Impatient in June

Another June arrived to taunt me about succeeding with the quest.  Thirty months have passed by since I took up the challenge.  The closer I came to solving the mystery of the missing gold bars, the more impressed I became by Matt’s planning.  He went to great lengths to hide the treasure and the hardware he used.  I believe his thoughts were that if he didn’t return until next year, there would be no issue finding the gold.  In a forest of tangled brush and new growth, or even in a burned over situation, Matt’s fortune was safe.

But he couldn’t have predicted the use of modern technology to find his hiding places.  My decision to go with White’s top detectors yielded far better results than I’d imagined.  Part of my success thus far has been a correct read of the details.  And to date, I am very confident I am on the right trail.  The pieces of this puzzle have fallen nicely into place.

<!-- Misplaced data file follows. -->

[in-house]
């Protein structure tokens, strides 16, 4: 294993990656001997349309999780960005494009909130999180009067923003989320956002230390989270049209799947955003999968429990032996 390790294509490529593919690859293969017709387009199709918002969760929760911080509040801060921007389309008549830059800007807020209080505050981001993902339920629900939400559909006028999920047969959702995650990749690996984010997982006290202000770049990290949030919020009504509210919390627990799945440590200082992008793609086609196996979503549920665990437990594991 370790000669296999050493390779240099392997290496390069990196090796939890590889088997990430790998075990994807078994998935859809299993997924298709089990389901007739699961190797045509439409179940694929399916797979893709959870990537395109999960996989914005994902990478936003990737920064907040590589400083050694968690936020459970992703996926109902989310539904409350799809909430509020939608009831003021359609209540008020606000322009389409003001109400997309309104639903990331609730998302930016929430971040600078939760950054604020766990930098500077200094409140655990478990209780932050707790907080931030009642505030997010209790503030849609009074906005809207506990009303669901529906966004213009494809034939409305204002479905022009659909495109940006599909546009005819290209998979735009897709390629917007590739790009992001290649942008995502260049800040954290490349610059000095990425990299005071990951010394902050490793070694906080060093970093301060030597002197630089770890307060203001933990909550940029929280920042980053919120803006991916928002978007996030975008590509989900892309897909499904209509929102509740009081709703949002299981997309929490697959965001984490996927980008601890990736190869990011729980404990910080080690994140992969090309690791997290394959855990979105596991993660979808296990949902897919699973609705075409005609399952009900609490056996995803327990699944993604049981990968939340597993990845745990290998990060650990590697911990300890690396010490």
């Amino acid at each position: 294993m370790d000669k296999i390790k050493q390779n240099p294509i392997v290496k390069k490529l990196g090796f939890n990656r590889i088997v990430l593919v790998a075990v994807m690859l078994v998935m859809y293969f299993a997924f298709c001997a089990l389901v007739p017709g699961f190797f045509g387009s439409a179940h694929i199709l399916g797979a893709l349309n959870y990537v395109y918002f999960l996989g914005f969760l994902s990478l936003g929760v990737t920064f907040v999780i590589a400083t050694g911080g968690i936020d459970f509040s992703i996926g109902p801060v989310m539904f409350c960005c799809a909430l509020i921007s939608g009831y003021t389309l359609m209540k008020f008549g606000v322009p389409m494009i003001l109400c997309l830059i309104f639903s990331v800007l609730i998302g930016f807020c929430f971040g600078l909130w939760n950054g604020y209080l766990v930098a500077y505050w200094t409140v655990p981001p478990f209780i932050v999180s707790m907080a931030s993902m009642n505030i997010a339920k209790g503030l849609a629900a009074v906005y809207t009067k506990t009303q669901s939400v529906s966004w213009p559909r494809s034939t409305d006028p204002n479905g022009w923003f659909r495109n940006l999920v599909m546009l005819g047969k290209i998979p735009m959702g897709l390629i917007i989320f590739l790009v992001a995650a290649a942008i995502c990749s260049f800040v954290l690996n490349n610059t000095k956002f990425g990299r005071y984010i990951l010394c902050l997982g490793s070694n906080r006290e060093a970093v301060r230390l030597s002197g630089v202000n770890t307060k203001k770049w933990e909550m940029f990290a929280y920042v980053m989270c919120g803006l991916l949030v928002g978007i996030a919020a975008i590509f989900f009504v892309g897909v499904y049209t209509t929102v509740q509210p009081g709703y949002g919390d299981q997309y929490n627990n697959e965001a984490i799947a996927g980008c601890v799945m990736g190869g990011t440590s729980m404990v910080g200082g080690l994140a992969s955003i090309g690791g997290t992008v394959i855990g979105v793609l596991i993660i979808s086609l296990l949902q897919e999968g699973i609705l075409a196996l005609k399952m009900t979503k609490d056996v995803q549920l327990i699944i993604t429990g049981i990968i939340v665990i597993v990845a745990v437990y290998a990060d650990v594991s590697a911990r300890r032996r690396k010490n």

My comfort in nature has been a great help.  It’s very likely that most searchers eventually looked for good reasons to give up the challenge.  Not me.  The idea was put to me once that I looked for the proverbial needle in the haystack.  As a one time farmer I knew the haystack eventually dissipated as the livestock were fed over the winter.  In my twenty-five years of serious agriculture, I reduced many haystacks to the point of disappearance.  And with modern technology, the needle was detected.  Or will be.

 

 

 

About James

As a semi-retired senior, I researched the story of the lost gold bars of Camp McKinney. My years in agriculture allowed me to comfortably search the rugged BC forest uncovering valuable clues over the years. But I have paid a high cost for my unwavering search.
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